10

Consider two classes Dog and Cat both conforming to Animal protocol (in terms of Swift programming language. That'd be interface in Java/C#).

We have a screen displaying a mixed list of dogs and cats. There's Interactor class that handles logic behind scenes.

Now we want to present a confirmation alert to the user when he wants to delete a cat. However, dogs need to be deleted immediately without any alerts. The method with conditionals would look like this:

func tryToDeleteModel(model: Animal) {
    if let model = model as? Cat {
        tellSceneToShowConfirmationAlert()
    } else if let model = model as? Dog {
        deleteModel(model: model)
    }
}

How can this code be refactored? It obviously smells

9

You're letting the protocol type itself determine behavior. You want to treat all protocols the same throughout your program except in the implementing class itself. Doing it this way is respecting Liskov's Substitution Principle, which says you should be able to pass either Cat or Dog (or any other protocols you might eventually have under Animal potentially), and have it work indifferently.

So presumably you'd add an isCritical func to Animal to be implemented by both Dog and Cat. Anything implementing Dog would return false and anything implementing Cat would return true.

At that point, you'd only need to do (My apologies if syntax isn't correct. Not a user of Swift):

func tryToDeleteModel(model: Animal) {
    if model.isCritical() {
        tellSceneToShowConfirmationAlert()
    } else {
        deleteModel(model: model)
    }
}

There is only a small problem with that, and that is that Dog and Cat are protocols, meaning they in themselves don't determine what isCritical returns, leaving this to every implementing class to decide for themselves. If you have a lot of implementations, it would probably be worth your while to create an extendable class of Cat or Dog which already correctly implements isCritical and effectively clearing all implementating classes from the need to override isCritical.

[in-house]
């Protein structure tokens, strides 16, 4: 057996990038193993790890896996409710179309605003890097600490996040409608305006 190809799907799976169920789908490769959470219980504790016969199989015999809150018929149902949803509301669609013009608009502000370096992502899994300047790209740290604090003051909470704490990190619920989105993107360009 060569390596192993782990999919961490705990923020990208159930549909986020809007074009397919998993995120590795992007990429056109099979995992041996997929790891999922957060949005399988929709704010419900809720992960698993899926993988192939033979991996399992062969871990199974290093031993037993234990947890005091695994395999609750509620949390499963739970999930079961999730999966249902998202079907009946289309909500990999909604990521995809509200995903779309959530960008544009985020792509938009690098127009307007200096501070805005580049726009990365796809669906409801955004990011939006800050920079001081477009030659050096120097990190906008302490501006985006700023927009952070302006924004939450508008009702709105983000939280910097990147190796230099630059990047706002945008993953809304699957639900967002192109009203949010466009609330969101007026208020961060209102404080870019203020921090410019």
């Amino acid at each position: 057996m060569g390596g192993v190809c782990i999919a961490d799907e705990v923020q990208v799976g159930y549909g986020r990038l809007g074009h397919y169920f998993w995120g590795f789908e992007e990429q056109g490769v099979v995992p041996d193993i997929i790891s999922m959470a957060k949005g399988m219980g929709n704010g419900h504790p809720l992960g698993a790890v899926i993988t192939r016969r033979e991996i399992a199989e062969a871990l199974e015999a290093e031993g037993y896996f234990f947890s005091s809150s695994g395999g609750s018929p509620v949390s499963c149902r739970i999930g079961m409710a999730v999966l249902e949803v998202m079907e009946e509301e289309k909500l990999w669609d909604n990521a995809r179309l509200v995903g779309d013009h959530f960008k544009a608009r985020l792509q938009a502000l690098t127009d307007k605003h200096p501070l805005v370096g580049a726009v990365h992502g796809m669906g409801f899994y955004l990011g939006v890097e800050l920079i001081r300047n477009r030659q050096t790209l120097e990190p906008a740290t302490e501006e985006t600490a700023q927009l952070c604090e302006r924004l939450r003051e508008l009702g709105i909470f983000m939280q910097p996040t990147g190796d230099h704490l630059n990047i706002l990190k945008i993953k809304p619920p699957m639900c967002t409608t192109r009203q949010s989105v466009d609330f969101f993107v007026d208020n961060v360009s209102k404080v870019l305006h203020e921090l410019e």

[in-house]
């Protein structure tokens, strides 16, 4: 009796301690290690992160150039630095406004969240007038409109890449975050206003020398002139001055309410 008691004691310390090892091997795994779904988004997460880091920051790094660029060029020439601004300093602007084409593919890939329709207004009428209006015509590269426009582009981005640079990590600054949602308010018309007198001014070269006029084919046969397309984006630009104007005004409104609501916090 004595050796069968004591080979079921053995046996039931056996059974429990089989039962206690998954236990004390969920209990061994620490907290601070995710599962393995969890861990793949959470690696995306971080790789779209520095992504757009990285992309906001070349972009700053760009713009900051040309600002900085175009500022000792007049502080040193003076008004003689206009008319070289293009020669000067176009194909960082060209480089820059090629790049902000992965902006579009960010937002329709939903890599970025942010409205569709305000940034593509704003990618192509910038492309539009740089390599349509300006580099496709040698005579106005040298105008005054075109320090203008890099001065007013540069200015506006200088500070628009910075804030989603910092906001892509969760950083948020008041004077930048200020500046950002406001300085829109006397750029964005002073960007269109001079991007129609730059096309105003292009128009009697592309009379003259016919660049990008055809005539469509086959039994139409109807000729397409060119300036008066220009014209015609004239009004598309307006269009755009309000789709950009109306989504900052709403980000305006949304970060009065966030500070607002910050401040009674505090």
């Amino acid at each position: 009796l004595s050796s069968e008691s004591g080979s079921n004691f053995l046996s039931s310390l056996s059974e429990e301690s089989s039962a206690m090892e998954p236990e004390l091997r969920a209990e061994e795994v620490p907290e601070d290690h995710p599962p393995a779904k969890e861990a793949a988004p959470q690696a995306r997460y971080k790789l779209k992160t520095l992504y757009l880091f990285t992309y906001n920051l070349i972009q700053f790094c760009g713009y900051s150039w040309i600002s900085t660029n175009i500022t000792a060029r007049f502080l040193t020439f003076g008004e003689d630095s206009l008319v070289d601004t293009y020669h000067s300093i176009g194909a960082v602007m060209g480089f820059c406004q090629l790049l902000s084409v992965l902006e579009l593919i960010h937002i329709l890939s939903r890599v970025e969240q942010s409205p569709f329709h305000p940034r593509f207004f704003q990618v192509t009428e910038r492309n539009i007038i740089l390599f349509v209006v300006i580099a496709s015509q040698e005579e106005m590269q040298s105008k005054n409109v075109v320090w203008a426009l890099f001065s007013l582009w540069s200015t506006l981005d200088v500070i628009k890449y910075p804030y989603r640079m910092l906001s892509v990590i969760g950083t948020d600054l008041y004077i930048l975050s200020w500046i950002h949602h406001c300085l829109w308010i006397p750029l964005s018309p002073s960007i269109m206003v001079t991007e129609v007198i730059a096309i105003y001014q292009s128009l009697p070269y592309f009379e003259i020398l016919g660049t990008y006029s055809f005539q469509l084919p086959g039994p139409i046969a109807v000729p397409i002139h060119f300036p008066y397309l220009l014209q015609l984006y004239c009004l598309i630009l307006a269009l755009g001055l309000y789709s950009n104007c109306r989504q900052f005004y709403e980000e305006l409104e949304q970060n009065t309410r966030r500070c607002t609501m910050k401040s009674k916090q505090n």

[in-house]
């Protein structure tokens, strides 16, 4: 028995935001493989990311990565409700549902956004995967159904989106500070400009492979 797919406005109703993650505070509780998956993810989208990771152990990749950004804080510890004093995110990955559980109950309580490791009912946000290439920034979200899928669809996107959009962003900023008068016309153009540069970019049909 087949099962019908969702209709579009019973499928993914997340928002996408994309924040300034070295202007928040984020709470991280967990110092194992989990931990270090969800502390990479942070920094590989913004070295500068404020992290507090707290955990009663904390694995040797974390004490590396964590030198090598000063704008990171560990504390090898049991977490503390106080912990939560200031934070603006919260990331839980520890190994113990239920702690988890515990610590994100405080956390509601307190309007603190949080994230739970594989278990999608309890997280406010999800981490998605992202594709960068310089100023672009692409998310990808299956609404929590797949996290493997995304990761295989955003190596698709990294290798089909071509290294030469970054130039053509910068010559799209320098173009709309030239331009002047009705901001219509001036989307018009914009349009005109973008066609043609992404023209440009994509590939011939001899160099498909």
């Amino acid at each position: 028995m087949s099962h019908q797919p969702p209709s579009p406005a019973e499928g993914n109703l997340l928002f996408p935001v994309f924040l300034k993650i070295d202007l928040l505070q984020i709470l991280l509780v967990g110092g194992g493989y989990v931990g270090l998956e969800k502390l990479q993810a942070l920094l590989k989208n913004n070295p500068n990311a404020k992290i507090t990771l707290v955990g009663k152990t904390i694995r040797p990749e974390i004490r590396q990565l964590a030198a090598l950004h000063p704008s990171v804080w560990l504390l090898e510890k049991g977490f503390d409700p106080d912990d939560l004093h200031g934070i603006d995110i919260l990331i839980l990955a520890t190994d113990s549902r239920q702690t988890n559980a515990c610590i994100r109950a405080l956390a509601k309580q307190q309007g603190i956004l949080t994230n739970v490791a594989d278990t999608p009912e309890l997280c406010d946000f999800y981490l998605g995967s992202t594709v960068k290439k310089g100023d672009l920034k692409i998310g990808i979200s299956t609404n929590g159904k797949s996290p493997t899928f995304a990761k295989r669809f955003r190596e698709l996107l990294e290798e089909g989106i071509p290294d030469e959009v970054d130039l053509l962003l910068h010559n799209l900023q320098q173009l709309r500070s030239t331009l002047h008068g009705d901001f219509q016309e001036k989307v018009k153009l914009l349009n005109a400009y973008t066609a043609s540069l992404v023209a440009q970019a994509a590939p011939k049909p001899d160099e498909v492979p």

If this doesn't answer your question, please write in the comments and I'll expand my answer accordingly!

  • It's a little unclear in the statement of the question, but Dog and Cat are described as classes, while Animal is a protocol that's implemented by each of those classes. So there's a bit of a mismatch between the question and your answer. – Caleb Oct 4 '18 at 3:29
  • So you suggest to let model decide whether to present a confirmation popup or not? But what if there's a heavy logic involved, like show popup only if there are 10 cats displayed? The logic depends on Interactor state now – Andrey Gordeev Oct 4 '18 at 6:03
  • Yeah, sorry about the unclear question, I've made few edits. Should be more clear now – Andrey Gordeev Oct 4 '18 at 6:10
  • 1
    This kind of behaviour should not be linked to the model. It depends on the context and not the entity itself. I think Cat and Dog are more likely to be POJO. Behaviours should be handle at other places and be able to change according to the context. Delegating behaviours or methods which behaviours will rely on in Cat or Dog will lead to too much responsibilities in such classes. – Grégory Elhaimer Oct 4 '18 at 12:41
  • @GrégoryElhaimer Please note that it isn't determining behavior. It is merely stating whether or not it is a critical class. Behaviors throughout the program which need to know if it is a critical class can then evaluate and act accordingly. If this is indeed a property which differentiates how instances in both Cat and Dog are handled, it can and should be a common property in Animal. Doing anything else is asking for a maintenance headache later. – Neil Oct 5 '18 at 10:22
4

Tell vs. Ask

The conditional approach you're showing we would call "ask".  This is where the consuming client asks "what kind are you?" and customizes their behavior and interaction with objects accordingly.

This contrasts with the alternative we call "tell".  Using tell, you push more of the work into the polymorphic implementations, so that the consuming client code is simpler, without conditionals, and common regardless of the possible implementations.

Since you want to use a confirming alert, you could make that an explicit capability of the interface.  So, you might have a boolean method that optionally checks with the user and returns the confirmation boolean.  In the classes that don't want to confirm, they simply override with return true;.  Other implementations might dynamically determine if they want to use confirmation.